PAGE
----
Relying upon a thermally resistant seal and flame-proof materials and linings, these bags can protect stacks of bills from scorching and direct exposure to flames, for a time.
However, compared to all but the very cheapest fire safes, fire bags cannot resist as high a temperature and cannot protect the contents for as long.
3. Keep it in a Go Bag
An often overlooked strategy, keeping your stash of cash and other lightweight, highly portable valuables inside a go bag that is placed conveniently for a quick extraction from a burning home might be the very best way to protect it from going up in smoke.
This assumes, of course, that you are home when the fire occurs and that you can reach the bag in a timely and safe fashion to grab it.
Now, before I get dragged down in the comments it is worth pointing out that you should never, ever endanger yourself or anyone else in an effort to save valuables from a burning home.
That’s the official line from countless fire departments and fire safety organizations, and I’m sticking to it.
However, a small, lightweight and easily carried bag is quick enough to grab so long as you have time to spare.
Particularly if you don’t have to travel through the house to check on children or other occupants it is an easy thing to drill grabbing such a bag in an emergency before making your escape.
Consider that having a ready stash of cash on hand and the immediate aftermath of such a terrible emergency will be quite a comfort. Consider including a change of clothes and other important documents in this fire bailout bag.
4. Store it in a Chest Freezer
One unconventional method that might work well for stashing your cash is a chest freezer that is located away from the kitchen.
Kitchens tend to be the number one spot when it comes to accidental house fires, so your cash should never be stored there or nearby.
When you stop to think about it, a large freezer makes a lot of sense: there are generally sturdy containers, heavily insulated, and will certainly be coated with a layer of frost and ice on the inside.
This can help serve to protect the cash within, and even if it is caught in a raging fire will melt and at least provide something of a buffer against high temperatures until it flashes off.
However, you don’t want to just toss cash into your freezer loose. That can lead to water damage.
Instead, you are well advised to wrap stacks of cash in cellophane tightly and then place them inside a thick, heavy-duty freezer bag with a plastic closure. This will help protect it from the worst of condensation and frost.
Also, you might consider hiding it inside an old box from a TV dinner or otherwise hide it so that people who open the freezer or decide to casually investigate it won’t see your cash lying there.
5. Stash it in the Fridge
Another interesting location that might make you scratch your head. I just got done telling you to avoid keeping your cash stored in or near your kitchen, and in the very next section, and recommending the appliance that is the functional nerve center of a kitchen.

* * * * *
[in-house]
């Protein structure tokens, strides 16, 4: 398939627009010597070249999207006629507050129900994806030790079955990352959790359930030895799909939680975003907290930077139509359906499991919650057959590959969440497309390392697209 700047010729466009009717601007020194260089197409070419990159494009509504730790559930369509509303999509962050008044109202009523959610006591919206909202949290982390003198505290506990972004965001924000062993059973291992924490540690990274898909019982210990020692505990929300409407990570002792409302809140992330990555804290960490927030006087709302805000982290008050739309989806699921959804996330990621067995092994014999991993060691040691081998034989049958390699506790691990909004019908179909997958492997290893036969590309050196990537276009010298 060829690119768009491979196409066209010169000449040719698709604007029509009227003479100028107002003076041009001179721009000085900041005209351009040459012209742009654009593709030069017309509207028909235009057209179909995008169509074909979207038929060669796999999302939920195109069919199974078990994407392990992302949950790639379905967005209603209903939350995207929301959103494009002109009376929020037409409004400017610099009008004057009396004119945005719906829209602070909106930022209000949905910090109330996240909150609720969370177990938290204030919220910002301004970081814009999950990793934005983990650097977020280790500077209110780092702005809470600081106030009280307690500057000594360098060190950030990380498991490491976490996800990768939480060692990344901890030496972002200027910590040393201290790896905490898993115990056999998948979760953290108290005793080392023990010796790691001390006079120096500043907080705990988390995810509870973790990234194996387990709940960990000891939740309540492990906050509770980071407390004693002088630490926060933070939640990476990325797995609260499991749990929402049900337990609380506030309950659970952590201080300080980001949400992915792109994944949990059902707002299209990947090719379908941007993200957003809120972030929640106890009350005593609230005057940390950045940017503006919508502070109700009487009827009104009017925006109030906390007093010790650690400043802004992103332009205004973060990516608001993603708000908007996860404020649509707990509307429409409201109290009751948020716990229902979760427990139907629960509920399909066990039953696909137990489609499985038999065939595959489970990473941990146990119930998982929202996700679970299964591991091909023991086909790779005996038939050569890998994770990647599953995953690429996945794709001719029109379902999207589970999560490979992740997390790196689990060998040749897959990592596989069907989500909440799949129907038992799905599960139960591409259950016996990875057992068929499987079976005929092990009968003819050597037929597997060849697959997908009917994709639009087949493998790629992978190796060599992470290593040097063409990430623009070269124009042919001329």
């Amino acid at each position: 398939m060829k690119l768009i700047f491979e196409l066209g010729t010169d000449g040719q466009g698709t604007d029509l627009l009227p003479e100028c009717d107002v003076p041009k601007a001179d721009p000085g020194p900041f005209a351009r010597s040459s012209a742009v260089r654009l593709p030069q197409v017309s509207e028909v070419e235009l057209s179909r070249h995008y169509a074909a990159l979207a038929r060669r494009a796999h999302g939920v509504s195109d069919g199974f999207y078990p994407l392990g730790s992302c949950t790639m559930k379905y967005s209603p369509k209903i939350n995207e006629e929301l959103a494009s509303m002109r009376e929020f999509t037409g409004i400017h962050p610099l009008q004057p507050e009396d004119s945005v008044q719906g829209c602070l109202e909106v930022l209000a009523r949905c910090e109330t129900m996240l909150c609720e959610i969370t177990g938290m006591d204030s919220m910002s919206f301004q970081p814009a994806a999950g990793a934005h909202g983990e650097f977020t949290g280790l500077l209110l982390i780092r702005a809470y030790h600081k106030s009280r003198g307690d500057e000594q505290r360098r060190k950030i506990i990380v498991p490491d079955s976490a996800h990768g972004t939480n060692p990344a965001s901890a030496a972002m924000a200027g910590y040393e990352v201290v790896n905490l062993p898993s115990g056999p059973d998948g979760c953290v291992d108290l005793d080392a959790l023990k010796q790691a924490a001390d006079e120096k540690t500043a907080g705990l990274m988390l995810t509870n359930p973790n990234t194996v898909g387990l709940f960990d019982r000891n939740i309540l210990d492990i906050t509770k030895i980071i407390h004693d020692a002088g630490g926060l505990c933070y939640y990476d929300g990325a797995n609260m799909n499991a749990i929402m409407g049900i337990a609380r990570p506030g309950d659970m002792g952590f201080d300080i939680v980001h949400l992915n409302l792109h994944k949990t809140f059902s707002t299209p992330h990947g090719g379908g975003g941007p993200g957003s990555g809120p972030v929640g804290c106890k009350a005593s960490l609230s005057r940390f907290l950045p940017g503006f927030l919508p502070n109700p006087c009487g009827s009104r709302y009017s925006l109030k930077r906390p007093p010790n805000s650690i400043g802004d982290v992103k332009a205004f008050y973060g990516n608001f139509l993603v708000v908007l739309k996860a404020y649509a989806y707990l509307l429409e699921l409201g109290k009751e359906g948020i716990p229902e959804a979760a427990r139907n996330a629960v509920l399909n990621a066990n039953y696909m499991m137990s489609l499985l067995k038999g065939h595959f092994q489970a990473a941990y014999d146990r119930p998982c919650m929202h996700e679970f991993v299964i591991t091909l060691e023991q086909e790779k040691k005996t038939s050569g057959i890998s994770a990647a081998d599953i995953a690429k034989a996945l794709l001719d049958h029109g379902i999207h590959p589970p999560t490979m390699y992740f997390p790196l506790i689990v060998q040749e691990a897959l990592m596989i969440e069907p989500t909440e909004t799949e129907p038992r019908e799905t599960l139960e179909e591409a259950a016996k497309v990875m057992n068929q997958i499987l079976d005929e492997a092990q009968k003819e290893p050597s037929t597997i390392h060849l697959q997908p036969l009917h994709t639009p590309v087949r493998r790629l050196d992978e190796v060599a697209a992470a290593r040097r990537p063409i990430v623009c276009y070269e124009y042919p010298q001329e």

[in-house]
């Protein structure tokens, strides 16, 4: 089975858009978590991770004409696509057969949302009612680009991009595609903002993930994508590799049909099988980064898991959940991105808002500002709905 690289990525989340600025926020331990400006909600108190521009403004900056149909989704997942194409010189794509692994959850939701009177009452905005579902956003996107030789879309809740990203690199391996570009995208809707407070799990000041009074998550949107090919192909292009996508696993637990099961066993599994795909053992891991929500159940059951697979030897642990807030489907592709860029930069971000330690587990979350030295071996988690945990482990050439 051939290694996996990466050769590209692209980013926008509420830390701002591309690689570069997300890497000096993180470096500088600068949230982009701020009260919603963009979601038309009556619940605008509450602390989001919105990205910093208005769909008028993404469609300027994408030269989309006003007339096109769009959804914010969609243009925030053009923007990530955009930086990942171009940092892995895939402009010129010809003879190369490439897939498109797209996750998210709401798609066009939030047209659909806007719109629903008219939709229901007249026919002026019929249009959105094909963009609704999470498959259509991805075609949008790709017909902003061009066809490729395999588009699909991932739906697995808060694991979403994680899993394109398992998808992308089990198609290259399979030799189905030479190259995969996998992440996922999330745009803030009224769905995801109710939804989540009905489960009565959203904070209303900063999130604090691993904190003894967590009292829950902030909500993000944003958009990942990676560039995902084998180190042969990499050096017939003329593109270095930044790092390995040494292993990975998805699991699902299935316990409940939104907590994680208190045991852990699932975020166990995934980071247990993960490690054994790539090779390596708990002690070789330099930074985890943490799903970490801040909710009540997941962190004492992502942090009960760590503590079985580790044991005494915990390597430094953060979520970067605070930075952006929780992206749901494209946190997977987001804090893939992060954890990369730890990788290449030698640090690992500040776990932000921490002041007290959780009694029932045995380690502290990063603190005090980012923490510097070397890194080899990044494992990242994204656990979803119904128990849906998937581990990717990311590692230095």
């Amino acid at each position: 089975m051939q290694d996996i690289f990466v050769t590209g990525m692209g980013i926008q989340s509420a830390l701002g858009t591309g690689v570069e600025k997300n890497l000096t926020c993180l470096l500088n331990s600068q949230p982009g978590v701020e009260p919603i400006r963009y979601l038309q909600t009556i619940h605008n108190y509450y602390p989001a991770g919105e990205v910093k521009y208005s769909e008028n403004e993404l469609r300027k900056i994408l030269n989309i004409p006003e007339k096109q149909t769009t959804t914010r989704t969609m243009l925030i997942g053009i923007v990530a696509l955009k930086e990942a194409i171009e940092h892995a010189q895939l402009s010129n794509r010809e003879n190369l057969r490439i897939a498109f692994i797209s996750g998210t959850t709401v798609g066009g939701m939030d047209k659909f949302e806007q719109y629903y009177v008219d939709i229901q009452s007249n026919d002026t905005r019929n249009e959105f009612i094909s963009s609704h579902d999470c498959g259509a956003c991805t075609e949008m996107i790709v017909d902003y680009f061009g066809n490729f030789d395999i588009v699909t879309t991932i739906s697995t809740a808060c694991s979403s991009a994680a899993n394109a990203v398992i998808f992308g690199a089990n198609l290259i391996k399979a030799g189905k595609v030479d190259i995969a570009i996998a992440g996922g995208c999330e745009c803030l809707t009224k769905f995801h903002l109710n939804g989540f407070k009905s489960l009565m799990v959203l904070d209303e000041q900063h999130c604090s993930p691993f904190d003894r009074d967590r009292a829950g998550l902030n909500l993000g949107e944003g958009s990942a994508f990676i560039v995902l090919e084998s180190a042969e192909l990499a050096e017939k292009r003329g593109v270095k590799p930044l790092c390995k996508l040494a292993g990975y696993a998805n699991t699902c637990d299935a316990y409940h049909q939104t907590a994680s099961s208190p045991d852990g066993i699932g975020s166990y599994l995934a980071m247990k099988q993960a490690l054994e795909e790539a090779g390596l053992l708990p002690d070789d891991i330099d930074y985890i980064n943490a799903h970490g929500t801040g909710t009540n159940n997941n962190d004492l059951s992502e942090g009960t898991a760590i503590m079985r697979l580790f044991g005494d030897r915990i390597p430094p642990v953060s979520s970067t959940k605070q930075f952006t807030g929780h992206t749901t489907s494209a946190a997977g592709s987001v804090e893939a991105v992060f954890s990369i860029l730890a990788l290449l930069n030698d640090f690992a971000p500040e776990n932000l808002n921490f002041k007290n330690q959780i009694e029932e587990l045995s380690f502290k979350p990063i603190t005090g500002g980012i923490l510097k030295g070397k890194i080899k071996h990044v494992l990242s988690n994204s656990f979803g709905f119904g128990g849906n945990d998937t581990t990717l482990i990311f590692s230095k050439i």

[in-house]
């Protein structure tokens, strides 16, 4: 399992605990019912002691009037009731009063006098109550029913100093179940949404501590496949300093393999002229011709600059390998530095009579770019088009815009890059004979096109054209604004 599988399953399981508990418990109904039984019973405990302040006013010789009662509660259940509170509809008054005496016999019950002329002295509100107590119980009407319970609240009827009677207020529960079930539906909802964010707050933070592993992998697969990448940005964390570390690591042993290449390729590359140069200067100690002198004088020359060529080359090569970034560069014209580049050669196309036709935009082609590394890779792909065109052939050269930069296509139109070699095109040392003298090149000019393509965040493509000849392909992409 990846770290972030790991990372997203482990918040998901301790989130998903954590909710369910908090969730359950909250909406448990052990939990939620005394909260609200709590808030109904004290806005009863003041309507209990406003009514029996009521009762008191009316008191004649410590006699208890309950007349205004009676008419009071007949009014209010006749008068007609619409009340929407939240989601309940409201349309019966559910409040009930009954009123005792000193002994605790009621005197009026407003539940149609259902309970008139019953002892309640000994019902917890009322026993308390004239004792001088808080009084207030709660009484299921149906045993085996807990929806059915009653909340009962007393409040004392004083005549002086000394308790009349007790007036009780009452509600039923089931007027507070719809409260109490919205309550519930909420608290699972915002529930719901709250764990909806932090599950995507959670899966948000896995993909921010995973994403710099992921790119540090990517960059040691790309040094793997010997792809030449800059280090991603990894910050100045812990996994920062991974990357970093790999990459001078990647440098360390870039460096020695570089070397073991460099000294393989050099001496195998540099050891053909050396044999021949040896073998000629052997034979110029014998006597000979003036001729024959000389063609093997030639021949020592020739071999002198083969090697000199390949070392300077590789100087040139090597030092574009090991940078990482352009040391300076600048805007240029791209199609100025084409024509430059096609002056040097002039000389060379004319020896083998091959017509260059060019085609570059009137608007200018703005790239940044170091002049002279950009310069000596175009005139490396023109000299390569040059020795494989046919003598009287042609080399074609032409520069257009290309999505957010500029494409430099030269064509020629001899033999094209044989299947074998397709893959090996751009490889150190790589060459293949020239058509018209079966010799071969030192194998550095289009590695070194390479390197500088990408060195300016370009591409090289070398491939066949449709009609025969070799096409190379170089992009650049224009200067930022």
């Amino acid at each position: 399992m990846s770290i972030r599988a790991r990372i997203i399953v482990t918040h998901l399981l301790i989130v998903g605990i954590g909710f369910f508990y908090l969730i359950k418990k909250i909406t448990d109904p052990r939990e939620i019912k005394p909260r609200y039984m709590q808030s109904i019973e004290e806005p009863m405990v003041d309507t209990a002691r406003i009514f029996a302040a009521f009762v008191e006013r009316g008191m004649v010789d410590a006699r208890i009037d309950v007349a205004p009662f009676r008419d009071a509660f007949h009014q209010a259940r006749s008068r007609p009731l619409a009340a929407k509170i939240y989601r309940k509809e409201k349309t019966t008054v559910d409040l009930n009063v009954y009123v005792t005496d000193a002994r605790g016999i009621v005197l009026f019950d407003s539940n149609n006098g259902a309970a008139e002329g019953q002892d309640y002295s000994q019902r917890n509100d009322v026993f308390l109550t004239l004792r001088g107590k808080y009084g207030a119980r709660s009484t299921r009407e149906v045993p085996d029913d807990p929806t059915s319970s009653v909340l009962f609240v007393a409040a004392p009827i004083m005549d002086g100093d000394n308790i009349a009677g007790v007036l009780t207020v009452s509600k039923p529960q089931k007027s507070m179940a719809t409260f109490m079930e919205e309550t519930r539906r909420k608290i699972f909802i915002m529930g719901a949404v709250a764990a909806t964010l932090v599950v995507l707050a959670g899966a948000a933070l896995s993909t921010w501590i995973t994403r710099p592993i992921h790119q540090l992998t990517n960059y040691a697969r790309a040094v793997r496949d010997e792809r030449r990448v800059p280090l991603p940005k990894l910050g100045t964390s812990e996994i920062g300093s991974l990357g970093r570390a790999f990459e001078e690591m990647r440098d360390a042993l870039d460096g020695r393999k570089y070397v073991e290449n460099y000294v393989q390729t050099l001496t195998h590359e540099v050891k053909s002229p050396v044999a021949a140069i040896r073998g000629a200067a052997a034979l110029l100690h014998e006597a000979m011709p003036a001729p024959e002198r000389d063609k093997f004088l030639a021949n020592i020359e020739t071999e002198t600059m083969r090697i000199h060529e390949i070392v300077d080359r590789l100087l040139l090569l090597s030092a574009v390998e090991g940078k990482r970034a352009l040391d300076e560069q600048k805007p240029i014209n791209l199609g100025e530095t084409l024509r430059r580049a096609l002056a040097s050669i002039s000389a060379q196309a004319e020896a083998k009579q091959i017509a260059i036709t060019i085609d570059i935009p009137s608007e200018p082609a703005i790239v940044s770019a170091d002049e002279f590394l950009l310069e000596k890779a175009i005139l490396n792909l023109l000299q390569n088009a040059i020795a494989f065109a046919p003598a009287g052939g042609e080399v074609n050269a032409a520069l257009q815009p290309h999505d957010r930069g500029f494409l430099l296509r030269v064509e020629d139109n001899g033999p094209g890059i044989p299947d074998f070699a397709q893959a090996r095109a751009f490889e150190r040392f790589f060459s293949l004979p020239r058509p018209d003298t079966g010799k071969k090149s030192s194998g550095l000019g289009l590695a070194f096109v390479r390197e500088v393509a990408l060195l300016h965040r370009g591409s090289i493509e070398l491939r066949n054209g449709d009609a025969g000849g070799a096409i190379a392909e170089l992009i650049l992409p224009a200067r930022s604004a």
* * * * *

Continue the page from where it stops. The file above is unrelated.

Hear me out. There are many anecdotal reports of refrigerators, somewhat mysteriously, surviving house fires more or less intact, even when the house fire begins in the kitchen.
This is not due to any special durability of the refrigerator itself, but rather due to a quirky effect of the refrigerator being exposed to high temps.
It seems that the rubberized or plastic seals on refrigerator doors will rapidly melt when exposed to high temperatures, typically sealing the internal compartment closed.
If your cash is inside, and preferably in a bottom drawer, temperatures inside the fridge might not reach a level that could cause spontaneous combustion or scorching.
this is something you’ll need to investigate closely on your own before deciding if it is right for you, but if you need a backup location or just don’t have the money or resources to institute a more certain method, you could probably do a lot worse.
6. Keep it Bagged in a Toilet Tank
This is a time-tested method for protecting money and other valuables from fire.
If you place your money inside a heavy-duty, reliable plastic bag that is totally waterproof, and then immerse it inside your toilet tank you can provide a valuable buffer of water that will likely keep it safe in the event of a fire.
Now, there are some obvious drawbacks to this method, namely that any failure of your container is probably going to ruin your cash, to say nothing of interference with the tanks operating components.
You’ll need to figure out a way to keep your bundle of cash away from moving parts and openings.
However, aside from this the combination of immersion in water and an utterly flame-proof ceramic construction can provide good protection for next to no money.
7. Bury It